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This throughput test will transfer data between your computer and the selected server(s). Please do not use your connection while the test is in progress. The test may take a few moments. Your screen will refresh when the test is completed. Data will be sent to your computer through your internet connection to test the speed. Our speedometer also uploads the proxy data to our server as part of the speed measurement. This allows us to measure the upload and download speeds and provide absolute measurements of your Internet speed. If you have any trouble using our service, kindly contact our Customer Interaction Centre at 100 or e-mail to
Disclaimer: *'The speedometer is valid for Streamyx and Business Broadband users only'
The minimal requirements for this system are:
To avoid traffic that could cause inaccurate data calculation of throughput. Please stop any background applications such as:
This system using cookies for bandwidth calculation purpose. To enable cookies in Microsoft Internet Explorer 6.0+, follow this instructions below:
This Speedometer measures the throughput of the connection from your computer to our network location. The throughput of your Internet service is based on a number of factors, including the distance between your home/office and our network location, the number of "hops" from our network location to your computer, the performance of network servers and routers, the condition of any lines between these two points, environmental factors, and your computer performance. Because many factors affect throughput, your actual experience may vary. The results of this test could be affected by a number of factors inside your home or business, and in the network.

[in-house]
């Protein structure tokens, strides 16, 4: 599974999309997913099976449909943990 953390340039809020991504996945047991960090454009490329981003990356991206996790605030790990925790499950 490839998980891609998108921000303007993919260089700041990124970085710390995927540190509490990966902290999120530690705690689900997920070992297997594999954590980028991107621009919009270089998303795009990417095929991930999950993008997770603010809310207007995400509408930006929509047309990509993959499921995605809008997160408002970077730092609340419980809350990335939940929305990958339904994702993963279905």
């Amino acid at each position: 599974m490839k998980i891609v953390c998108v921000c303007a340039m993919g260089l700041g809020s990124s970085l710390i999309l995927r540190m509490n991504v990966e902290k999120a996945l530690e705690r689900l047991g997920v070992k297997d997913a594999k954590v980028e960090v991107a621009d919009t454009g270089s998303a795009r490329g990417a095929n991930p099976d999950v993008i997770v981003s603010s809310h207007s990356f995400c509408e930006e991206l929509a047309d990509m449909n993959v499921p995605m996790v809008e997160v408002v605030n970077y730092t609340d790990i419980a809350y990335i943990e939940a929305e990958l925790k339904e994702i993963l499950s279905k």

Throughput is the amount of data moved successfully from one place (e.g., your computer) to another (e.g., any given website on the Internet) in a given time period.
Our speedometer uses the packet train scheme that consists of at least two fleets. It can be used for both downstream and upstream bandwidth measurements. The generated traffic should be smooth rather than busy to avoid excessive ATM traffic shaping.
The bandwidth measurement scheme runs several times and reports the maximum measured value as the link bandwidth. During the first fleet, a small number of packets, e.g., 5, are sent sequentially back-to-back from the client to the server. This small number of packets will likely not be affected by ATM traffic shaping, as most ATM networks are capable of handling such small bursts.
The computed result is used in the second step of the speedometer as the trial bandwidth link. The subsequent fleets in our internet speed test assume that the accurate bandwidth is close to the trial result obtained from the first step. A larger number of packets in the 2nd step are used in the measurement to ensure that the results are convergent and in the end consistent.
While testing, the system has to connect to the server and send data for calculation. The calculation process may take several seconds to calculate the downloading and uploading data. Then the data will be sent back to the client. This process might take appropriately 30 seconds.
Communications equipment vendors like to think in terms of low level ATM data rates without regard to the structure or content of the data. ATM is a protocol for transferring data between two points. Internet uses IP as the protocol for communicating, therefore, and in particular, TCP/IP. So your data is going over your DSL line via TCP/IP over ATM.
TCP has an overhead in transmission that can be about 5-10%, but ATM overhead is more like 15%. So you can expect to lose up to 25% of your purchased speed when measuring application data transfer rate. A rule of thumb: Take a broadband line speed, divide it by 8 and take off 25%, you will get a reasonable estimate of the maximum likely data download speeds (in bytes of data) you will manage to get.
There are additional factors affecting the throughput results. There are applications running that usually take up a small amount of bandwidth to communicate with their servers, therefore only the remaining bandwidth is available for the throughput test and the results will be lower. The Operating System TCP settings will also affect the results because it is usually not optimized.
Generally, the results from this test should be close, but less than your rated (purchased) line speed. If you can get close to 70% of your rated line speed, everything is perfect!